AAA projects 93.3 million Americans will journey 50 miles or more from home during the year-end holidays. Nearly 25 percent of weather related vehicle crashes occur on snowy, slushy or icy pavement, resulting in more than 1,300 deaths and 116,800 injured
annually, according to data from the Federal Highway Administration.
With the winter forecast calling for above-normal snowfall in some parts of the country and the first official day of winter Friday, Dec. 21,
AAA reminds motorists to be cautious when the weather outside turns frightful.
Preparing the driver
To minimize the dangers associated with winter driving, both the vehicle and the driver must be prepared in advance. For the driver, this means approaching winter driving with a right frame of mind. Always drive at a speed that matches the prevailing visibility, traffic, and road conditions.
• Watch weather reports prior to a long-distance drive or before driving in isolated areas. Delay trips when especially bad weather is expected.
• Avoid driving while you’re fatigued. Getting the proper amount of rest before taking on winter weather tasks reduces driving risks.
• It is also important when driving in winter conditions to drive distraction-free and in the right frame of mind. The AAA Foundation for Traffic Safety found that looking away from the road for just two seconds doubles your risk of being in a crash.
• Plan your route ahead of time and let someone know what that route is and when you expect to arrive at your destination. Allow yourself extra travel time in adverse conditions.
• Wear clothing that provides warmth, comfort, and freedom of movement.
Preparing the vehicle
From a mechanical aspect, winter conditions — wet, cold, and icy weather — present the greatest challenge to your vehicle’s operating efficiency. Minnesota’s winter climate greatly increases the stress and strain on your vehicle, and minor deficiencies can often develop into major problems.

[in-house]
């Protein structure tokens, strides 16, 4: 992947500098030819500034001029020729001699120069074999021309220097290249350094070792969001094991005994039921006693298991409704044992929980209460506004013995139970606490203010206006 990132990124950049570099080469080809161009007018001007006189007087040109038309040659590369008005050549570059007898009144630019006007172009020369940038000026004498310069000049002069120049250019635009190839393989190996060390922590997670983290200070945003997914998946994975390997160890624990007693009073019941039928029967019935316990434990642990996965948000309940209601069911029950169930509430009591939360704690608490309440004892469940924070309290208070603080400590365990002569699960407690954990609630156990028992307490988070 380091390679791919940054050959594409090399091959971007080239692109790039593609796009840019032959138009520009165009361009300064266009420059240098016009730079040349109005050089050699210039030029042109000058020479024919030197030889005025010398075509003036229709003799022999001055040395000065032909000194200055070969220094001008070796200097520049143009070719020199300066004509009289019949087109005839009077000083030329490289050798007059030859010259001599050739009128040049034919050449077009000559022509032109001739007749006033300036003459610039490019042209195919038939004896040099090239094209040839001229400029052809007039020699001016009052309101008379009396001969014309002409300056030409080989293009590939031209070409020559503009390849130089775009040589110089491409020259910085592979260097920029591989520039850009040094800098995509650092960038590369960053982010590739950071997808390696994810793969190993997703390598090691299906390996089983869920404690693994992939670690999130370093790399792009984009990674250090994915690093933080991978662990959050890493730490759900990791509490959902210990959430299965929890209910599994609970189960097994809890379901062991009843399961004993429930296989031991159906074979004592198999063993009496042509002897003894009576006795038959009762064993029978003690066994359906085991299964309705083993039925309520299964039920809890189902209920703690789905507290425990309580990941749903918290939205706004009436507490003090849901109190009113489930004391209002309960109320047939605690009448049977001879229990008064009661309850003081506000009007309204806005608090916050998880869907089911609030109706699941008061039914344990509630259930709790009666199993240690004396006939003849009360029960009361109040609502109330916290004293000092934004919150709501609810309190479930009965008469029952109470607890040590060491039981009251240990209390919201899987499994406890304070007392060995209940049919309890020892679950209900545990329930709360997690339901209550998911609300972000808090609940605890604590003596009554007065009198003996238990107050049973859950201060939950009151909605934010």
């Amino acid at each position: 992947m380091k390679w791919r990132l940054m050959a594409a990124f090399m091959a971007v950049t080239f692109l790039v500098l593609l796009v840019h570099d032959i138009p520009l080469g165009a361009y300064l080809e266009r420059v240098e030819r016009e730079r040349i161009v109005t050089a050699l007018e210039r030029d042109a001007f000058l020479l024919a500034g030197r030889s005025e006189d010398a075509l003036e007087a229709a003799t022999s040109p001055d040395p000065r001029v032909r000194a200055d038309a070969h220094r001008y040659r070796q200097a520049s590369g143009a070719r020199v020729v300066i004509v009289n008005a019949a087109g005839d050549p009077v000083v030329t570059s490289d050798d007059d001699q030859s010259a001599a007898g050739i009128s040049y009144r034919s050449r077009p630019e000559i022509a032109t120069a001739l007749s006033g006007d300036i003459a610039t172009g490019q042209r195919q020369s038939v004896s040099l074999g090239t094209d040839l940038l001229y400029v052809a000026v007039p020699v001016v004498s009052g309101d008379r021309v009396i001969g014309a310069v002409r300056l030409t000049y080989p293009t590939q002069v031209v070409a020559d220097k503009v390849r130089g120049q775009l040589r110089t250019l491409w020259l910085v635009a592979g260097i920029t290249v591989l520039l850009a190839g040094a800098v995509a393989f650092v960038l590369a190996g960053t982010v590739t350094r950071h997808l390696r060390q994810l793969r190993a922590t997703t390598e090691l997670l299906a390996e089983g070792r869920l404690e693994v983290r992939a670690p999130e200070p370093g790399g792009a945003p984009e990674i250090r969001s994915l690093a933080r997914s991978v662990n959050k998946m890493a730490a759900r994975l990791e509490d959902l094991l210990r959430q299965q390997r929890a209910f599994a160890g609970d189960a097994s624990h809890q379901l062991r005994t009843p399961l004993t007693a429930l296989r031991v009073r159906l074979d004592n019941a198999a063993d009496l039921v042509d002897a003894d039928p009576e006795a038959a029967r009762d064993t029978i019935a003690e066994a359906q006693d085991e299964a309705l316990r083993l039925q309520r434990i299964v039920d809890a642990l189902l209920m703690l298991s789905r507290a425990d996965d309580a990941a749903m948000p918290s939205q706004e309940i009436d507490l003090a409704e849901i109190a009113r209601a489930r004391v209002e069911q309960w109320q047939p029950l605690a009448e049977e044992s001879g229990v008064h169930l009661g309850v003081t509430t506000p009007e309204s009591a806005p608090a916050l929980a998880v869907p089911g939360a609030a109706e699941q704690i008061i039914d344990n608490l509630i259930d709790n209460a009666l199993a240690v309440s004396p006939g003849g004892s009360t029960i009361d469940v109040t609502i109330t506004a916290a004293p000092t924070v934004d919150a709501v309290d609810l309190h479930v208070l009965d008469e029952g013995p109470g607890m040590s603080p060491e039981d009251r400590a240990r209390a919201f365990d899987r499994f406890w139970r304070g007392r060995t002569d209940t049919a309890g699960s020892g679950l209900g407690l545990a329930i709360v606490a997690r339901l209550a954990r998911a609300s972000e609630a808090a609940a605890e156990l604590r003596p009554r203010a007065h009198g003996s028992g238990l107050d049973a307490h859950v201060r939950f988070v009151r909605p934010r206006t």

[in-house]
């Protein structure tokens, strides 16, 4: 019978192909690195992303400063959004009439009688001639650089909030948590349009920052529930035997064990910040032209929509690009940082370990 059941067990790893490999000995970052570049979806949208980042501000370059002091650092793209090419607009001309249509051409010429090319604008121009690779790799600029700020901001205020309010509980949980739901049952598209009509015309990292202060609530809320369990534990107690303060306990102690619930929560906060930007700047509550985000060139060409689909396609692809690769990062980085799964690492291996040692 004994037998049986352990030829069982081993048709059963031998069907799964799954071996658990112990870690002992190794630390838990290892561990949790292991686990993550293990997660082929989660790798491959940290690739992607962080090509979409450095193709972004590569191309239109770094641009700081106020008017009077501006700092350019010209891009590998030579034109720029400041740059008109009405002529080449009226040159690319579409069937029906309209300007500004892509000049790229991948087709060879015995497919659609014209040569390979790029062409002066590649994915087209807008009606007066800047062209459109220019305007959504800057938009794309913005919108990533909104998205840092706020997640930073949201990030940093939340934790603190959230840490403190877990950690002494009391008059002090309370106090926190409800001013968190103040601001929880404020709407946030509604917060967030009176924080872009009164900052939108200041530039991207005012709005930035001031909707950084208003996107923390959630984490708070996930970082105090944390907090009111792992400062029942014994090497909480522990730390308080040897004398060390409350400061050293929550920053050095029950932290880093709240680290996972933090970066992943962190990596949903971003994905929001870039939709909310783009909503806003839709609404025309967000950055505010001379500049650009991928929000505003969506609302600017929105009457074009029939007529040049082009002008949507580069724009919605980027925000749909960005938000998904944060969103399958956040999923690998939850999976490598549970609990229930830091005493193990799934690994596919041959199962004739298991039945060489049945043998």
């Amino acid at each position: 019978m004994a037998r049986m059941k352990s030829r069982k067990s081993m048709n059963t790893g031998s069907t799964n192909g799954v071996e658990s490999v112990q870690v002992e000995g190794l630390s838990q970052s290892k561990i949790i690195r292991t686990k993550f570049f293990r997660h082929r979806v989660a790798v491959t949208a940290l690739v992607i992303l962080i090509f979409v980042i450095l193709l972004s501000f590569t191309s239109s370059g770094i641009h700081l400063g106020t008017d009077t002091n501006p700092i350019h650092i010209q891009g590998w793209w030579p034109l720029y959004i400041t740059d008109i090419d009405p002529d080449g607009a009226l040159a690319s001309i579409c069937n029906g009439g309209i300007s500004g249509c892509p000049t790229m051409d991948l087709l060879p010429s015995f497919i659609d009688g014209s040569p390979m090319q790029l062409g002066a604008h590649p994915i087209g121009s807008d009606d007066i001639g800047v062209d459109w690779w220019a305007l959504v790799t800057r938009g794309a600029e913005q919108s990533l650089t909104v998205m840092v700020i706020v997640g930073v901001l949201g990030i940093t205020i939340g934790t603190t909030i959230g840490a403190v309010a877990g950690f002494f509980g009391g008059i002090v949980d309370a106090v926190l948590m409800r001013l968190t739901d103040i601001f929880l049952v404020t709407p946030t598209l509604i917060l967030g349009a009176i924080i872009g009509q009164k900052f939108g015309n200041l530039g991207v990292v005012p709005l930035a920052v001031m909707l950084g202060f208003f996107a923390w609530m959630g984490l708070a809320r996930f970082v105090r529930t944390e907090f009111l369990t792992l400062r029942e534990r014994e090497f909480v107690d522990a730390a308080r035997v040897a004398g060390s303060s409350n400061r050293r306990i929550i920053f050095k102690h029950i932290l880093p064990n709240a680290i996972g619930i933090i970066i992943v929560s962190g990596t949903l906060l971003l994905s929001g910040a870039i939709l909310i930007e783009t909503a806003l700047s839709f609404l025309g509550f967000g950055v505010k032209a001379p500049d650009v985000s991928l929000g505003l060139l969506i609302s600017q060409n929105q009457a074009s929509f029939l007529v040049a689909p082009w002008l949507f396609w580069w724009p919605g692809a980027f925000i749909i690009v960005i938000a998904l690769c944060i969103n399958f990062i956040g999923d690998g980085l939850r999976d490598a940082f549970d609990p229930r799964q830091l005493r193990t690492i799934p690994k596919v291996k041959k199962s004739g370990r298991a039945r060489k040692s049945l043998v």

• Make certain your tires are properly inflated and that all of your vehicle’s systems are functioning properly.
• Never warm up a vehicle in an enclosed area, such as a garage.
• Make sure the exhaust pipe isn’t clogged with snow, ice or mud. A blocked exhaust could cause deadly carbon monoxide gas to leak into the passenger compartment with the engine running.
• Keep your gas tank at least half full to avoid gas line freeze-up.
• Clear all snow and ice from the car to improve visibility and reduce hazards to other drivers (clear all windows, hood, roof, trunk, turn signals, taillights, and headlights).
• Carry an emergency kit equipped for winter weather. The kit should include: Mobile phone, pre-programmed with rescue apps and important phone numbers, drinking water, first-aid kit, nonperishable snacks for both human and pet passengers, snow shovel, blankets, flashlight with extra batteries, window washer solvent, ice scraper with brush, jumper cables, warning devices (flares or triangles), and a basic toolkit (screwdrivers, pliers, adjustable wrench).
If you become snow-bound, stay with your vehicle. It provides temporary shelter and makes it easier for rescuers to locate you. Don’t try to walk in a severe storm. It’s easy to lose sight of your vehicle in blowing snow and become lost.
Celebrating the season
The holidays are a time for celebration. Alcohol-impaired drivers make up about one-third of all motor vehicle deaths. Preventing drinking and driving is a shared responsibility to save lives. If you are planning to celebrate during the holidays remember to celebrate responsibly. Designate a sober driver or make arrangements for a safe ride home.